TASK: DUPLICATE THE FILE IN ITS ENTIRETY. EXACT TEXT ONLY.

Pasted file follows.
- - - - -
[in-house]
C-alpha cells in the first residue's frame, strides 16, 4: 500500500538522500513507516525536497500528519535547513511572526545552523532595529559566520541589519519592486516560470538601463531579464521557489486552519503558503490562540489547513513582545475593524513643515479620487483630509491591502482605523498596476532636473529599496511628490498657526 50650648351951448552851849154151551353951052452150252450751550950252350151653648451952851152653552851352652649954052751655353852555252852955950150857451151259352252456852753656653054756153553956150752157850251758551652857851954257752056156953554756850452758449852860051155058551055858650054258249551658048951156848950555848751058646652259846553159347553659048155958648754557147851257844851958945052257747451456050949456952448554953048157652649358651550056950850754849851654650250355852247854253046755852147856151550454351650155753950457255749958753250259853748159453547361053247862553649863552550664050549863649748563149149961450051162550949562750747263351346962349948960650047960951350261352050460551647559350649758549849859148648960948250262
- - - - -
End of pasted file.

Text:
[in-house]
C-alpha cells in the first residue's frame, strides 16, 4: 500500500538522500513507516525536497500528519535547513511572526545552523532595529559566520541589519519592486516560470538601463531579464521557489486552519503558503490562540489547513513582545475593524513643515479620487483630509491591502482605523498596476532636473529599496511628490498657526 50650648351951448552851849154151551353951052452150252450751550950252350151653648451952851152653552851352652649954052751655353852555252852955950150857451151259352252456852753656653054756153553956150752157850251758551652857851954257752056156953554756850452758449852860051155058551055858650054258249551658048951156848950555848751058646652259846553159347553659048155958648754557147851257844851958945052257747451456050949456952448554953048157652649358651550056950850754849851654650250355852247854253046755852147856151550454351650155753950457255749958753250259853748159453547361053247862553649863552550664050549863649748563149149961450051162550949562750747263351346962349948960650047960951350261352050460551647559350649758549849859148648960948250262